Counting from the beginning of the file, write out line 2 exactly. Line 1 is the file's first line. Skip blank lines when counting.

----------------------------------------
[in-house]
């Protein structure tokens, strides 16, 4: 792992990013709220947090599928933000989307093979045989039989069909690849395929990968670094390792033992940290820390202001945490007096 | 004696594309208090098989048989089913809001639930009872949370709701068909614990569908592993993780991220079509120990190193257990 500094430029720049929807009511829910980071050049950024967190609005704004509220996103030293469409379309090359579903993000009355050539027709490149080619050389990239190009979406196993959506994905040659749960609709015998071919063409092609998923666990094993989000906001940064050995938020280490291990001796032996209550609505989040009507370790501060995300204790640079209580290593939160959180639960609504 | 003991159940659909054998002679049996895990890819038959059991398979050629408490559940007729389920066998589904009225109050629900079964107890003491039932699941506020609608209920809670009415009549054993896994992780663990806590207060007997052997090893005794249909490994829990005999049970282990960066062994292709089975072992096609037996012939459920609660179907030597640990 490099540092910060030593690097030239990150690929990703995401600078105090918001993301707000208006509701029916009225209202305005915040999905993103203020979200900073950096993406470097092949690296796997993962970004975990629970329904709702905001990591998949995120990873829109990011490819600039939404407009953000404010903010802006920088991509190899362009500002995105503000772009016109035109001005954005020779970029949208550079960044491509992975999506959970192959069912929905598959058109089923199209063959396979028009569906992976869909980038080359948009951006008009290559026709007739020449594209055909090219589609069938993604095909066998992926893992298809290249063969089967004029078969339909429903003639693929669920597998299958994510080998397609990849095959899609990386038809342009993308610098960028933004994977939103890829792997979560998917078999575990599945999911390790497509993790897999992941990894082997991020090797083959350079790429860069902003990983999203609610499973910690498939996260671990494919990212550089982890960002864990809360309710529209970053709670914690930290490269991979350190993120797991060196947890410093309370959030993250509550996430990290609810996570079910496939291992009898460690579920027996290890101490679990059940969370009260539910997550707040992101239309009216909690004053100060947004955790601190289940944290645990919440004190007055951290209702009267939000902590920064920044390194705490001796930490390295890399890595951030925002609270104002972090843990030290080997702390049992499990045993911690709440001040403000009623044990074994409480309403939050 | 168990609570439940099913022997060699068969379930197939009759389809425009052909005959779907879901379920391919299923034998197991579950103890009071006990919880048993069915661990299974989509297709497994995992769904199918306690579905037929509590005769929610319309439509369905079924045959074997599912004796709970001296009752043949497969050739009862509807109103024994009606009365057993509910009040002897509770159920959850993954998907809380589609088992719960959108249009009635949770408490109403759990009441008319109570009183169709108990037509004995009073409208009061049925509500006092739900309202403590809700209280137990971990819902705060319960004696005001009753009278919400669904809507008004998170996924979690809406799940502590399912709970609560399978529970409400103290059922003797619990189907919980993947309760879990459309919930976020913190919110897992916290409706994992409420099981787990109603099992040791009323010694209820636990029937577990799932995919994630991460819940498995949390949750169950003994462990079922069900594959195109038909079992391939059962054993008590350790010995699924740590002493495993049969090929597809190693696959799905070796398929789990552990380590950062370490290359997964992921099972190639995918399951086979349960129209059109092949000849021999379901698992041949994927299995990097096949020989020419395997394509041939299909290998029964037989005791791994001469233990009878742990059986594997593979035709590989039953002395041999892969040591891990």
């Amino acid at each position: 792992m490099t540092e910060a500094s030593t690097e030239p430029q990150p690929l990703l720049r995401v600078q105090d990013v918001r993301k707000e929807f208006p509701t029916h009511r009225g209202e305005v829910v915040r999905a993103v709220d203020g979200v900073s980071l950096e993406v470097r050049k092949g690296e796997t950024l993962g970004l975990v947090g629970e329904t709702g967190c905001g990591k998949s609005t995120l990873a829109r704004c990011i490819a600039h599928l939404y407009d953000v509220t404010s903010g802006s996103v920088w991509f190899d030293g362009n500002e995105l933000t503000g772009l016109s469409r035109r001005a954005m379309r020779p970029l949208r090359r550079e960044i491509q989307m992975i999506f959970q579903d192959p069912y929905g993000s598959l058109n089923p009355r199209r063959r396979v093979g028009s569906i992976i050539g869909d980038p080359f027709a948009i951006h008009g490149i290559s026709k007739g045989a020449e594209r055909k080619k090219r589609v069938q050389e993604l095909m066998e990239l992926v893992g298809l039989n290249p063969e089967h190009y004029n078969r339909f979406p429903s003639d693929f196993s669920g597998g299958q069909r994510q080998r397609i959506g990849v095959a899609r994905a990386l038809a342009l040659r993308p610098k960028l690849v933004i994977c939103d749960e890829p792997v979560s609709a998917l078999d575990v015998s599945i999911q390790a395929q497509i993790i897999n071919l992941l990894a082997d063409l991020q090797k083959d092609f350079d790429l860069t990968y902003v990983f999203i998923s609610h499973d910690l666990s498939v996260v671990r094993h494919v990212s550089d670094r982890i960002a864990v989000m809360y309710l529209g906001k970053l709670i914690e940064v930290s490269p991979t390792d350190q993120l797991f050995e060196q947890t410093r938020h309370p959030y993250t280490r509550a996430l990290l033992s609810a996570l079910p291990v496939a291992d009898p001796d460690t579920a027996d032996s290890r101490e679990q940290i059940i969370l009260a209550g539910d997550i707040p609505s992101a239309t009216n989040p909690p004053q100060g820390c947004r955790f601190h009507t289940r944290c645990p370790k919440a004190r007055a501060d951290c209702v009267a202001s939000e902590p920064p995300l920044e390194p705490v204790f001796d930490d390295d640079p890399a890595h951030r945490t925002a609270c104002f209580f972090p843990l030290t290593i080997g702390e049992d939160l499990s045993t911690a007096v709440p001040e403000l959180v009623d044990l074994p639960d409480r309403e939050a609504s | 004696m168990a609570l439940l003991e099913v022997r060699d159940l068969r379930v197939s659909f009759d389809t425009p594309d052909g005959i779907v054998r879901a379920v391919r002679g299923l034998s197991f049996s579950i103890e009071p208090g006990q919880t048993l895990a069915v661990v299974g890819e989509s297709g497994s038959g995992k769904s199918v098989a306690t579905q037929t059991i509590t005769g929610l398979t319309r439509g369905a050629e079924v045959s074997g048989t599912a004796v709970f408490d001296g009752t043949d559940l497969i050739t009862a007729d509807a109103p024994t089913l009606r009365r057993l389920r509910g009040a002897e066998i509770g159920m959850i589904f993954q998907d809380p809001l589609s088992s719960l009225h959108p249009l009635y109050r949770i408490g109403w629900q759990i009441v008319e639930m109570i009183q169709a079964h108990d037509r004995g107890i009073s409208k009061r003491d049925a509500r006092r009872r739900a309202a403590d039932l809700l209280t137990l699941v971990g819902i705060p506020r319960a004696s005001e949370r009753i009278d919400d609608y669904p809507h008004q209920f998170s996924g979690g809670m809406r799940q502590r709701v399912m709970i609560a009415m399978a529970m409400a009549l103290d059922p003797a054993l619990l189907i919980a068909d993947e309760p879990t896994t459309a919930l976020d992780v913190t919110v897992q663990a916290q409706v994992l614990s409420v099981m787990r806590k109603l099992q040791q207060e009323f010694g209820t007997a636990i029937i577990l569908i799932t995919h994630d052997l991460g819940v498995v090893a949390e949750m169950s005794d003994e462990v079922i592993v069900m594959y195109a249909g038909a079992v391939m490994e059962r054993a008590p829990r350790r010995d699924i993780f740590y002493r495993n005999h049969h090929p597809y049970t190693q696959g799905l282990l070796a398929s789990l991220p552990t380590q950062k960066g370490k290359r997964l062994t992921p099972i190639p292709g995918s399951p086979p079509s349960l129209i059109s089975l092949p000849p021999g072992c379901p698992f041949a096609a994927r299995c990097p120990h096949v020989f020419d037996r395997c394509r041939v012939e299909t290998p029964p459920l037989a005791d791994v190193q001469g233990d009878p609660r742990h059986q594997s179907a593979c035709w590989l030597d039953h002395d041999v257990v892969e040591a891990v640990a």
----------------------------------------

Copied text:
């Protein structure tokens, strides 16, 4: 792992990013709220947090599928933000989307093979045989039989069909690849395929990968670094390792033992940290820390202001945490007096 | 004696594309208090098989048989089913809001639930009872949370709701068909614990569908592993993780991220079509120990190193257990 500094430029720049929807009511829910980071050049950024967190609005704004509220996103030293469409379309090359579903993000009355050539027709490149080619050389990239190009979406196993959506994905040659749960609709015998071919063409092609998923666990094993989000906001940064050995938020280490291990001796032996209550609505989040009507370790501060995300204790640079209580290593939160959180639960609504 | 003991159940659909054998002679049996895990890819038959059991398979050629408490559940007729389920066998589904009225109050629900079964107890003491039932699941506020609608209920809670009415009549054993896994992780663990806590207060007997052997090893005794249909490994829990005999049970282990960066062994292709089975072992096609037996012939459920609660179907030597640990 490099540092910060030593690097030239990150690929990703995401600078105090918001993301707000208006509701029916009225209202305005915040999905993103203020979200900073950096993406470097092949690296796997993962970004975990629970329904709702905001990591998949995120990873829109990011490819600039939404407009953000404010903010802006920088991509190899362009500002995105503000772009016109035109001005954005020779970029949208550079960044491509992975999506959970192959069912929905598959058109089923199209063959396979028009569906992976869909980038080359948009951006008009290559026709007739020449594209055909090219589609069938993604095909066998992926893992298809290249063969089967004029078969339909429903003639693929669920597998299958994510080998397609990849095959899609990386038809342009993308610098960028933004994977939103890829792997979560998917078999575990599945999911390790497509993790897999992941990894082997991020090797083959350079790429860069902003990983999203609610499973910690498939996260671990494919990212550089982890960002864990809360309710529209970053709670914690930290490269991979350190993120797991060196947890410093309370959030993250509550996430990290609810996570079910496939291992009898460690579920027996290890101490679990059940969370009260539910997550707040992101239309009216909690004053100060947004955790601190289940944290645990919440004190007055951290209702009267939000902590920064920044390194705490001796930490390295890399890595951030925002609270104002972090843990030290080997702390049992499990045993911690709440001040403000009623044990074994409480309403939050 | 168990609570439940099913022997060699068969379930197939009759389809425009052909005959779907879901379920391919299923034998197991579950103890009071006990919880048993069915661990299974989509297709497994995992769904199918306690579905037929509590005769929610319309439509369905079924045959074997599912004796709970001296009752043949497969050739009862509807109103024994009606009365057993509910009040002897509770159920959850993954998907809380589609088992719960959108249009009635949770408490109403759990009441008319109570009183169709108990037509004995009073409208009061049925509500006092739900309202403590809700209280137990971990819902705060319960004696005001009753009278919400669904809507008004998170996924979690809406799940502590399912709970609560399978529970409400103290059922003797619990189907919980993947309760879990459309919930976020913190919110897992916290409706994992409420099981787990109603099992040791009323010694209820636990029937577990799932995919994630991460819940498995949390949750169950003994462990079922069900594959195109038909079992391939059962054993008590350790010995699924740590002493495993049969090929597809190693696959799905070796398929789990552990380590950062370490290359997964992921099972190639995918399951086979349960129209059109092949000849021999379901698992041949994927299995990097096949020989020419395997394509041939299909290998029964037989005791791994001469233990009878742990059986594997593979035709590989039953002395041999892969040591891990």